Saturday, October 31, 2009

Vegan Mini-Mall, Part IV: Sweet Pea Bakery (i.e. Buzzkill)

After our whirlwind tour of Food Fight, Herbivore, and Scapegoat, we were looking forward to the veritable feast of sweets that was surely awaiting us in the famed Sweet Pea Bakery. We were on such a high from our experiences in the other three stores and were looking forward to completing our vegan mini-mall experience with a relaxing nosh. Unfortunately, our jolly good time came to a screeching halt.

Each of the other stores had been quaint and charming in their own way, but Sweet Pea was cavernous and barren. The visible kitchen in the "back" was huge, but the counter's display case wasn’t very full. Worst of all, though, was the glare that we were greeted with, as if we were interrupting something. I said hello and received a smile-less nod in response. I wasn’t overly impressed by the offerings in the case; surprisingly, many cakes looked dry and not necessarily fresh. But then I saw the Charlie Brown. I had heard of this creation, but had no idea it was a peanut butter and chocolate concoction. I immediately ordered it, along with a scone, a biscotti, and two lattes to share with my traveling companion.

While the counterperson was gathering up our goods I excitedly asked if she knew what Sunday’s brunch was going to be; her response was to shake her head no. I uncomfortably asked if it was too early in the week to inquire (it was Thursday) and she barely shrugged. Hmm, isn't part of being in the service industry talking to customers? You know, actually speaking with your voice? Although the brunch had been on our list for Sunday months in advance, my companion and I exchanged defeated glances that confirmed the agreement of what we were both already thinking: "we are not coming back here". It’s one thing not to be a conversationalist, but the blatant unfriendliness immediately and completely spoiled the visit. I’m guessing she isn’t the person who tweets all the friendly messages about daily muffins and special offers for jokes that make her laugh. I have no tolerance for unnecessary and unwarranted rudeness.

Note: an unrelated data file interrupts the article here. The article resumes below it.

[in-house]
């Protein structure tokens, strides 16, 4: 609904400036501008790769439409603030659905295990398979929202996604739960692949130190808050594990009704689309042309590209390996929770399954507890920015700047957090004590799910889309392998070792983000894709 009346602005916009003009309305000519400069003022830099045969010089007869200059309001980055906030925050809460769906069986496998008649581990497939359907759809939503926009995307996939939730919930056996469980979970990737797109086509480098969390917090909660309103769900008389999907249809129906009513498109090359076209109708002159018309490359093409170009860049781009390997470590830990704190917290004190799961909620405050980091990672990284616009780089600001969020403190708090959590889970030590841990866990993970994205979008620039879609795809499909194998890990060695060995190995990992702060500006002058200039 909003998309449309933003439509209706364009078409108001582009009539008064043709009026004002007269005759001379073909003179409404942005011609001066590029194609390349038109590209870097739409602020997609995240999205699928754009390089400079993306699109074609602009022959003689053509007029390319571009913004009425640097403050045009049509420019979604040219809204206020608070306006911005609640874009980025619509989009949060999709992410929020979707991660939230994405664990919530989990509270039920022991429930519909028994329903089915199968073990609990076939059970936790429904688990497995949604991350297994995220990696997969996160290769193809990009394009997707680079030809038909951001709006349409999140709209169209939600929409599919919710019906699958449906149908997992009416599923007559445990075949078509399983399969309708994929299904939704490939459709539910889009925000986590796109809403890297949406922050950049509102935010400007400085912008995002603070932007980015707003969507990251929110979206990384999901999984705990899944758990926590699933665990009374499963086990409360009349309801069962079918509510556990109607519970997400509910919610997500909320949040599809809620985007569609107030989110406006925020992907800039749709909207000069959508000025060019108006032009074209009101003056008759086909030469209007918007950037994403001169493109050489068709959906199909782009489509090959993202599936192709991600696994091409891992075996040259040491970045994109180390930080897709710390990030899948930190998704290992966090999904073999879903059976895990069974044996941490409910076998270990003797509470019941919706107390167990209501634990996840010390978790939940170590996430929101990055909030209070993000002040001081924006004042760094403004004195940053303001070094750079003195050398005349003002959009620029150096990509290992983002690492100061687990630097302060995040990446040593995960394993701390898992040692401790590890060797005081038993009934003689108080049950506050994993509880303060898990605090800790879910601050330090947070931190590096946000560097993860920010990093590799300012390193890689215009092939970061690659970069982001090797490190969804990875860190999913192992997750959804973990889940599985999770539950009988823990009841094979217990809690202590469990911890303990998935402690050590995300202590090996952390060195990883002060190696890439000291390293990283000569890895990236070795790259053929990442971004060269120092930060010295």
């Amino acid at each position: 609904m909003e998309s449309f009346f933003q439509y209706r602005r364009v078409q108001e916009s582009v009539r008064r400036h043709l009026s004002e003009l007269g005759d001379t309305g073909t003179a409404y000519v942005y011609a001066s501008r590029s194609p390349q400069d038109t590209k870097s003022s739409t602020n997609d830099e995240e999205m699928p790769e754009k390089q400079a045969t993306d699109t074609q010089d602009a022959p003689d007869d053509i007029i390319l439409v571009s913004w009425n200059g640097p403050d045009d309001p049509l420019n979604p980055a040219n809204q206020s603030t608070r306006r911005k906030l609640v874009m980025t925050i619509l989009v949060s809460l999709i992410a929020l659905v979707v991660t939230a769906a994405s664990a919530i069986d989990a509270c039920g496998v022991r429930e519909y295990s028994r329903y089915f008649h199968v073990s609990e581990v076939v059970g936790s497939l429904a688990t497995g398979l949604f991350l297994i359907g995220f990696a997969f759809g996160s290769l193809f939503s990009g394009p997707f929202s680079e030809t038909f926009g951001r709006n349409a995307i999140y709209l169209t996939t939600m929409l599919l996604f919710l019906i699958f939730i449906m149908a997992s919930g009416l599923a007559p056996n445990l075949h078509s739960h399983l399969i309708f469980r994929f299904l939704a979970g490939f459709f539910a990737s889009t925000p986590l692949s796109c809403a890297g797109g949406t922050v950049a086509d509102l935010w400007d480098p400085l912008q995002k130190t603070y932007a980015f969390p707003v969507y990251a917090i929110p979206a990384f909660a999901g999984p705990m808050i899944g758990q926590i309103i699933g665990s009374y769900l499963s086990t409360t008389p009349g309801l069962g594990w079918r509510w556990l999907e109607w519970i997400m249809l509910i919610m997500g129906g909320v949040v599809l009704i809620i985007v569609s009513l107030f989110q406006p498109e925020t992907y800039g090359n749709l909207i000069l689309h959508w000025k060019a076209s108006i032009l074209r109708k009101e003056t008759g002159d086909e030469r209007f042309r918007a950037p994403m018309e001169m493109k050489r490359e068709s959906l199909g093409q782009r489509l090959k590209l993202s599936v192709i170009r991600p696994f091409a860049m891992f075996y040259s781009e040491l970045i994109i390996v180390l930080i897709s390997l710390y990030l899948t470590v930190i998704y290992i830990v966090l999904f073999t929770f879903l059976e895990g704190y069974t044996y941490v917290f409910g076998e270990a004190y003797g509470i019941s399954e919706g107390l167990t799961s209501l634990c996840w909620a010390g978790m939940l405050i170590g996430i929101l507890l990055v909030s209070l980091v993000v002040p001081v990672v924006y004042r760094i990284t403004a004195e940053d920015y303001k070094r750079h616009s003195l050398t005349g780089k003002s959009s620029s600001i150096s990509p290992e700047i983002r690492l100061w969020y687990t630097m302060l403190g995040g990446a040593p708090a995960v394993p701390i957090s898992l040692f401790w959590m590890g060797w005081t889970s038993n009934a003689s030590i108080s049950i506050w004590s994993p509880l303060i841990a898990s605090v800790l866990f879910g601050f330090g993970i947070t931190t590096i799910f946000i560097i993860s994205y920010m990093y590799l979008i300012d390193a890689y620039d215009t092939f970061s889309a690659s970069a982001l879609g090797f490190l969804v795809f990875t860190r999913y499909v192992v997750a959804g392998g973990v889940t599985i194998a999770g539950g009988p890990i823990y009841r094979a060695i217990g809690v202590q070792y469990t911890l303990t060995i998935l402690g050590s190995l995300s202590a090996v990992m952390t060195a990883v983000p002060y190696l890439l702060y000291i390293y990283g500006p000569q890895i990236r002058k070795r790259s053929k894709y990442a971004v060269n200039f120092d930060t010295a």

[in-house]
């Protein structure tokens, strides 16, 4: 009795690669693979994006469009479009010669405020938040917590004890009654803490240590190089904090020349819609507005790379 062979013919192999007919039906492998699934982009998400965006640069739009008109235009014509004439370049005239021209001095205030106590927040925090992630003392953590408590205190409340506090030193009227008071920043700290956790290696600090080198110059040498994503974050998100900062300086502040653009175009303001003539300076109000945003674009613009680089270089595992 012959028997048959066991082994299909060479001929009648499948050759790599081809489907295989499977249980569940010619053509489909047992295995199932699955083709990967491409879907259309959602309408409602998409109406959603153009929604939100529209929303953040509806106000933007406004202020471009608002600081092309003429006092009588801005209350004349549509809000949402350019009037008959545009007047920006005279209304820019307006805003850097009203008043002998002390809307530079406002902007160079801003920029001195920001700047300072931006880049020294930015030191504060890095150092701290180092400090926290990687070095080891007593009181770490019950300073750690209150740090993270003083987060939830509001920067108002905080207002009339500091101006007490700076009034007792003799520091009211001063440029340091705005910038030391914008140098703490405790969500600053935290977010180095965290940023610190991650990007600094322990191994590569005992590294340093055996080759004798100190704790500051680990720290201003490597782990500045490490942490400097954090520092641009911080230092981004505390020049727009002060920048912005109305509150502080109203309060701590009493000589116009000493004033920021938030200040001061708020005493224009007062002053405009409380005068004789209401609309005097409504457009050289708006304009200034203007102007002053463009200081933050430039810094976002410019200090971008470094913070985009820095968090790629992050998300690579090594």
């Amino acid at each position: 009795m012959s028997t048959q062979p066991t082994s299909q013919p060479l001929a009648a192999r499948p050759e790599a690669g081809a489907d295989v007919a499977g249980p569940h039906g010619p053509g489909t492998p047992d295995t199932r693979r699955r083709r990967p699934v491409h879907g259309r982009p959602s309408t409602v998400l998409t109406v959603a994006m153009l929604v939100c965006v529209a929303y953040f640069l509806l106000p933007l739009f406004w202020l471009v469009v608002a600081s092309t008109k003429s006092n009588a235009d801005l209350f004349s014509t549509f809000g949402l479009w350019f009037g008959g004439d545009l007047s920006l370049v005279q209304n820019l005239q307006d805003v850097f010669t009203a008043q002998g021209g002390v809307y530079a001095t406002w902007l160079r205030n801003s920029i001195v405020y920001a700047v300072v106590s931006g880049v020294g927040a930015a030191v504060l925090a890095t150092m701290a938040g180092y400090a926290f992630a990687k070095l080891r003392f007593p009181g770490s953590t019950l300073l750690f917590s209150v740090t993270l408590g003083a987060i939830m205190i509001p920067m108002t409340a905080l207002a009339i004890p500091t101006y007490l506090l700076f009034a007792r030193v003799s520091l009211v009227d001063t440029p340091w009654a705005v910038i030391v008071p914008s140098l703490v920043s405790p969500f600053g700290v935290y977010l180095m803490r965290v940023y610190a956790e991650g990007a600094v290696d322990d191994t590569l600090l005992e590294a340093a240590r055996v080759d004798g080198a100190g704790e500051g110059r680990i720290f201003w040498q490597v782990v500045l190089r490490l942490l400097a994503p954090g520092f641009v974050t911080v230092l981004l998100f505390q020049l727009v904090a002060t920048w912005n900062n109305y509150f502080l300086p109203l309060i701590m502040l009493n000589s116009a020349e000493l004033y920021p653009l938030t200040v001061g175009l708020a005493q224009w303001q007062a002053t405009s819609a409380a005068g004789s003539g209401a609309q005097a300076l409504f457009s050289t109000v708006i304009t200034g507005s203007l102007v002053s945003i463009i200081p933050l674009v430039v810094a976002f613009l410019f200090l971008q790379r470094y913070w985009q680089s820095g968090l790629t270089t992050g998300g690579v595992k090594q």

So, onto the food.

For starters, I was immediately disappointed to have been handed the sloppiest mocha I have ever seen. Forget an artful finishing design on top- it was sloshing out of the cup onto the saucer as it was handed it to me: not exactly the vision of the beautiful SweetPea lattes I’d seen blogged and bragged about on Portland blogs. I bit into the Charlie Brown first and it was decadent: a crispy, crunchy layer topped with a thick peanut butter layer, topped with a thick dark chocolate layer- absolute deliciousness. Unfortunately, it was then that I looked over at the vegetarian across from me who had tasted the chocolate chip scone. To my raised eyebrows she responded with dry mouth, “This tastes like what people think vegan food tastes like.” So, of course, I had to try it. It was completely tasteless and dry; as my companion noted, “They even managed to suck the taste out of the few, random chips”. Between my satisfaction with the glory of my Charlie Brown and her understandable misery from the disappointment in her dry blob, I knew I had to defer the pumpkin, white chocolate chip biscotti to her...but I tasted it first. As most vegan biscotti are, it was too soft for me, but it was fresh and delicious and the vegetarian happily munched on it in lieu of the tasteless triangle she had before her. I’d like to stress that the scone was the worst we’d ever tasted: so completely devoid of moisture and any taste whatsoever that we considered asking for a refund on principle (we didn’t); it was as horrible as the Charlie Brown was delicious. The only difference is that I expected Sweet Pea’s stuff to be delicious, never horrid.

I’m assuming this experience is a rare occurrence, but for somebody traveling from across the country it’s the only visit I have to go by. In summary, the Charlie Brown was, of course, FANTASTIC. The biscotti was good, the lattes embarrassing, the scone an abomination. But overall, it’s hard to ignore the slipshod, rude, mute service. Two thumbs down, I’m afraid. You can see why we cropped Sweet Pea out of the frame when photographing the illustrious mini-mall.

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